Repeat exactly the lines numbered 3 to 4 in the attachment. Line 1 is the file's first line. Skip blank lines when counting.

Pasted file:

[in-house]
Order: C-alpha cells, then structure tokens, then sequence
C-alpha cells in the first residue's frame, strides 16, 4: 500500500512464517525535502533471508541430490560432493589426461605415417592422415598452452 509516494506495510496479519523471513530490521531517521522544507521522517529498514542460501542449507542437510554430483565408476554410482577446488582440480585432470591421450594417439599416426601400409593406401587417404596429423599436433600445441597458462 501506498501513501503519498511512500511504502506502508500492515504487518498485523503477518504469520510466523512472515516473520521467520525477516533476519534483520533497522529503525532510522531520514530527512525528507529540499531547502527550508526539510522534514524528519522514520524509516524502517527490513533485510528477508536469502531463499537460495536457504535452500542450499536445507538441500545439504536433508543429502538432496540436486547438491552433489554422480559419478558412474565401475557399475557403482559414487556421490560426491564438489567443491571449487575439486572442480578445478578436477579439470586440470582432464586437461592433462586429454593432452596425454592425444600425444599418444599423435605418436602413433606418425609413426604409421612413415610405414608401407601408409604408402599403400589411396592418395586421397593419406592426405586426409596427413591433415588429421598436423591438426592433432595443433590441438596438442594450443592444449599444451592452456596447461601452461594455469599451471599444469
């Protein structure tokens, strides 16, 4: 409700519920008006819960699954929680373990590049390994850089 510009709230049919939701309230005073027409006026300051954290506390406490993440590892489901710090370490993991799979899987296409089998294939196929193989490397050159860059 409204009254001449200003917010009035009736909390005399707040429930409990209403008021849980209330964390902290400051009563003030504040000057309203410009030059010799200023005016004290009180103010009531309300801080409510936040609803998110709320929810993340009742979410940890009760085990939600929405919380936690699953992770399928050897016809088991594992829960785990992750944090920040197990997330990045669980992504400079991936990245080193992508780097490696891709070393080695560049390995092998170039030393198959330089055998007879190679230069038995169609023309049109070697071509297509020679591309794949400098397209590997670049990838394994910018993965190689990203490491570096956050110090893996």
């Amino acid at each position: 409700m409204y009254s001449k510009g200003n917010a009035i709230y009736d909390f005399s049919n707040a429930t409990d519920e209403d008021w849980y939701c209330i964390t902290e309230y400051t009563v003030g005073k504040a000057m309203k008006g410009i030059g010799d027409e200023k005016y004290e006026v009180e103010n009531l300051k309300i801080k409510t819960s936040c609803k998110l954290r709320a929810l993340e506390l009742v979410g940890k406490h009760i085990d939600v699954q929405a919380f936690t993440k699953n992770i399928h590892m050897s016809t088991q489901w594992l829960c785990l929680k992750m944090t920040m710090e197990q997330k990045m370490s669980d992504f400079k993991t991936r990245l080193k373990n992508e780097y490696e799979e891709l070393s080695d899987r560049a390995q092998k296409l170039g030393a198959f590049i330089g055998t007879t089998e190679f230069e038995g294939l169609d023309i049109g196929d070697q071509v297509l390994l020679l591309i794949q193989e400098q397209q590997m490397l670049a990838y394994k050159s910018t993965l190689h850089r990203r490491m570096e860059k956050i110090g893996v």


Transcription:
C-alpha cells in the first residue's frame, strides 16, 4: 500500500512464517525535502533471508541430490560432493589426461605415417592422415598452452 509516494506495510496479519523471513530490521531517521522544507521522517529498514542460501542449507542437510554430483565408476554410482577446488582440480585432470591421450594417439599416426601400409593406401587417404596429423599436433600445441597458462 501506498501513501503519498511512500511504502506502508500492515504487518498485523503477518504469520510466523512472515516473520521467520525477516533476519534483520533497522529503525532510522531520514530527512525528507529540499531547502527550508526539510522534514524528519522514520524509516524502517527490513533485510528477508536469502531463499537460495536457504535452500542450499536445507538441500545439504536433508543429502538432496540436486547438491552433489554422480559419478558412474565401475557399475557403482559414487556421490560426491564438489567443491571449487575439486572442480578445478578436477579439470586440470582432464586437461592433462586429454593432452596425454592425444600425444599418444599423435605418436602413433606418425609413426604409421612413415610405414608401407601408409604408402599403400589411396592418395586421397593419406592426405586426409596427413591433415588429421598436423591438426592433432595443433590441438596438442594450443592444449599444451592452456596447461601452461594455469599451471599444469
């Protein structure tokens, strides 16, 4: 409700519920008006819960699954929680373990590049390994850089 510009709230049919939701309230005073027409006026300051954290506390406490993440590892489901710090370490993991799979899987296409089998294939196929193989490397050159860059 409204009254001449200003917010009035009736909390005399707040429930409990209403008021849980209330964390902290400051009563003030504040000057309203410009030059010799200023005016004290009180103010009531309300801080409510936040609803998110709320929810993340009742979410940890009760085990939600929405919380936690699953992770399928050897016809088991594992829960785990992750944090920040197990997330990045669980992504400079991936990245080193992508780097490696891709070393080695560049390995092998170039030393198959330089055998007879190679230069038995169609023309049109070697071509297509020679591309794949400098397209590997670049990838394994910018993965190689990203490491570096956050110090893996």